Emerson Electric's (NYSE:EMR) fourth-quarter results did two things that will interest investors. First, they gave a good reading on trends in the global economy -- something all investors should be watching. Second, they confirmed just why the company remains a dividend favorite. Putting these things together, is the stock worth buying?

Emerson Electric: Performing well amid some global challenges
Earlier in the year, Fools saw how buying stock in Emerson Electric was largely
a play on economic trends in the global economy. With this in mind, it's a good idea to track how its geographic performance fared relative to management's expectations at the start of the year.

Here is a look at full-year underlying sales (excluding acquisitions and divestitures) versus what was planned in early 2014:

 SegmentPlan   Actual 
USA   3%-5%  4%
Europe   0%-2%  1%
China  6%-8%  7%
Other Asia  6%-8%  1%
Latin America   6%-8%  2%
Middle East & Africa   8%-10%  (1%)
Underlying   3%-5%  3%

Source: Emerson Electric presentations.

With underlying sales at the bottom end of its projected range for the full year, it's clear that its end markets didn't work out as planned. Of course, Emerson Electric isn't alone in seeing significant changes occur in the mix of global growth. Indeed, fellow industrial bellwether 3M also reported a similar story of the U.S. strengthening, with certain emerging markets (particularly Latin America) weakening notably.

It's problematic in 3M's case, because the company is actively investing in emerging-market growth. It also creates difficulty for Emerson Electric, because infrastructural spending decisions made in emerging markets will affect growth in its two most important segments, namely process management and industrial automation.

Moreover, Emerson Electric's geographic trends also confirm what the International Monetary Fund data suggests, as addressed in my recent 3M article. In other words, Europe's economy is slowing, China remains on track, and North America is doing better. A look across segmental sales for Emerson Electric in the fourth quarter illustrates these trends: China faced a challenging comparison in the process management segment, which is why its numbers are superficially bad.

Sales Growth % Process Management  Industrial Automation Network Power Climate Technologies Commercial & Residential Solutions 
North America 13% 12% 1%  7% 7%
China (3%) 7% (2%)  7% (11%)
Europe Flat (2%) 7% (3%) (2%)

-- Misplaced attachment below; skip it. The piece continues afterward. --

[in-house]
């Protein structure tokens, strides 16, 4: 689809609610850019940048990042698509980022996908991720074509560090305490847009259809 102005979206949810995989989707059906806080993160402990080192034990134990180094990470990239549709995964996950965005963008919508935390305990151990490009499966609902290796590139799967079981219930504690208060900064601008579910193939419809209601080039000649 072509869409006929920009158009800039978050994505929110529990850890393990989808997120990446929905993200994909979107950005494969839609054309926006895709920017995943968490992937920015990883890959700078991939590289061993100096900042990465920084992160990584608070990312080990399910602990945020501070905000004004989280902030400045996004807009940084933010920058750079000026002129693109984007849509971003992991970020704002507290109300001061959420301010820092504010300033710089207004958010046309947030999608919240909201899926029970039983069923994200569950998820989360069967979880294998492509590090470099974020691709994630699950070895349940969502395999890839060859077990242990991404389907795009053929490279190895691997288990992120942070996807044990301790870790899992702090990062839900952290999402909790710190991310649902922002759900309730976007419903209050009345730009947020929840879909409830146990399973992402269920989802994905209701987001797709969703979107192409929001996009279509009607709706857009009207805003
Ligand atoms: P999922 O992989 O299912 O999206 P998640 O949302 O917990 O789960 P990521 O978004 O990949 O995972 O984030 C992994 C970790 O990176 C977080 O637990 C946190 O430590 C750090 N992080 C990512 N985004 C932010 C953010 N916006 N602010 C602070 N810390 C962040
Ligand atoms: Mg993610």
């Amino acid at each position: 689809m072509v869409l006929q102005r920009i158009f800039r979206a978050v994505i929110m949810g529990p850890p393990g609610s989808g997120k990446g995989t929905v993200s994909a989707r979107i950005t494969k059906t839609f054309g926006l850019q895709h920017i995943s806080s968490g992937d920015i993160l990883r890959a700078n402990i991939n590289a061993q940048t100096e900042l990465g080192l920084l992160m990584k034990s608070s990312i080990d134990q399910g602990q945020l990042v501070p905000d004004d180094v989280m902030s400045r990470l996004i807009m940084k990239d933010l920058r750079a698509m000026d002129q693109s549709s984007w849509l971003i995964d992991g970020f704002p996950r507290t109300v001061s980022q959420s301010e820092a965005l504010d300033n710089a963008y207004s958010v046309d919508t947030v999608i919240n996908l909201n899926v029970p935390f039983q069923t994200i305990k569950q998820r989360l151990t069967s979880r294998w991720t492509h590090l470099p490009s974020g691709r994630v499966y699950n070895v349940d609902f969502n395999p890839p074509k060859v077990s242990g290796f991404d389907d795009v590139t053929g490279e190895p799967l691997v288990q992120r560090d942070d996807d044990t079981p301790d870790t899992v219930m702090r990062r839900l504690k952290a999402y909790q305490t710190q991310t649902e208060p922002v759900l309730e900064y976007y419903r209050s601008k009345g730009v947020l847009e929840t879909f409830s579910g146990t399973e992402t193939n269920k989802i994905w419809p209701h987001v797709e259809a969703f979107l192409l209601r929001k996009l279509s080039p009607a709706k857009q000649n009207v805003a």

Source: Emerson Electric presentations.

However, the good news is that management forecast overall underlying sales growth of 4%-5% for 2015 -- a reasonably bullish figure. Not only is it ahead of this year's figure of 3%, but it's also ahead of the 3%-4% that management is forecasting for "global gross fixed investment."

As the first table above indicates, this will only be achieved if global growth is favorable -- something far from certain in the current environment. 

Emerson Electric: Still a dividend favorite
I suspect many readers follow the company because it's a so-called Dividend Aristocrat -- a company that has increased its dividends for at least 25 years (58 years, in this case). Interested readers can access an in-depth article on
Emerson Electric's dividend potential here.

By my calculations, the company recorded a return on equity (net income divided by shareholder equity) of more than 21.5%. For the reasons outlined in the article linked above, this indicates the company has the potential to grow its dividend by roughly 11.6% in future.

Given that its current yield is 2.7%, and the benchmark U.S. 10-year Treasury note yield is only 2.4% at present, the stock remains an attractive choice for income-seeking investors. Put another way, if Emerson Electric increases its dividend at the rate suggested above, it will be paying an additional 8% of its current price in 10 years.

The Foolish takeaway
All told, a company like Emerson Electric is never really going to see its prospects divorce themselves from global growth. The outlook today is mixed, to say the least, with geopolitical tensions slowing the kind of large-scale infrastructural spending that helps Emerson Electric.

If China sneezes, then the company will certainly feel the effects in its emerging-market sales. However, a strengthening North American market was enough to keep its underlying sales within its target range in its 2014 fiscal year, and investors will hope for more of the same in 2015. The stock remains attractive for dividend hunters.